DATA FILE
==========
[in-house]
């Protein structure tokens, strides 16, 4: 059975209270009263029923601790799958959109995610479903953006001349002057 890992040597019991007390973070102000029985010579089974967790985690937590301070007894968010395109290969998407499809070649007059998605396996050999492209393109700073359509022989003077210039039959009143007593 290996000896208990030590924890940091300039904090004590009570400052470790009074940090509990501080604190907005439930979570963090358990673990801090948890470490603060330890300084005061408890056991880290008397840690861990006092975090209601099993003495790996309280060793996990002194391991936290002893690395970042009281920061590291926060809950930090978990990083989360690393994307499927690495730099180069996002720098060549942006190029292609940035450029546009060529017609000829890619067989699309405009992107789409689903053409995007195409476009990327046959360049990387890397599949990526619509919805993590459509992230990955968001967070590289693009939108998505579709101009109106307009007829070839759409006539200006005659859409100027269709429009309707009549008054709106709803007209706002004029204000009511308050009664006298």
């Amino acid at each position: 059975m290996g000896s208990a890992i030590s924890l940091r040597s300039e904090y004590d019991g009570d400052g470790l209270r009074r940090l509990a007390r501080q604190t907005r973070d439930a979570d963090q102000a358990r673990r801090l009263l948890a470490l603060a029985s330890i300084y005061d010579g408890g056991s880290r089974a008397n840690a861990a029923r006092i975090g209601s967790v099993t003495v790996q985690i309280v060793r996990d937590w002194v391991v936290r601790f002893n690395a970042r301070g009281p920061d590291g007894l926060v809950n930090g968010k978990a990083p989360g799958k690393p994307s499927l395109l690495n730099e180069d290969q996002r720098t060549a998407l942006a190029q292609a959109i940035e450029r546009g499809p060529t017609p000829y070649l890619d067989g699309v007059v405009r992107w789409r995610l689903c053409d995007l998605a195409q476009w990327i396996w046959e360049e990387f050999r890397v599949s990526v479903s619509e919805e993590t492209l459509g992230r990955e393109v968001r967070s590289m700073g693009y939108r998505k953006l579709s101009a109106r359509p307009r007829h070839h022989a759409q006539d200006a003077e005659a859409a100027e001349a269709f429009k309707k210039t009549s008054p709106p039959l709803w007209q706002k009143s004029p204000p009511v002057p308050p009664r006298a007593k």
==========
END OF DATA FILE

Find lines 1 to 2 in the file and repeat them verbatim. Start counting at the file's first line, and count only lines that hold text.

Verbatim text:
[in-house]
């Protein structure tokens, strides 16, 4: 059975209270009263029923601790799958959109995610479903953006001349002057 890992040597019991007390973070102000029985010579089974967790985690937590301070007894968010395109290969998407499809070649007059998605396996050999492209393109700073359509022989003077210039039959009143007593 290996000896208990030590924890940091300039904090004590009570400052470790009074940090509990501080604190907005439930979570963090358990673990801090948890470490603060330890300084005061408890056991880290008397840690861990006092975090209601099993003495790996309280060793996990002194391991936290002893690395970042009281920061590291926060809950930090978990990083989360690393994307499927690495730099180069996002720098060549942006190029292609940035450029546009060529017609000829890619067989699309405009992107789409689903053409995007195409476009990327046959360049990387890397599949990526619509919805993590459509992230990955968001967070590289693009939108998505579709101009109106307009007829070839759409006539200006005659859409100027269709429009309707009549008054709106709803007209706002004029204000009511308050009664006298």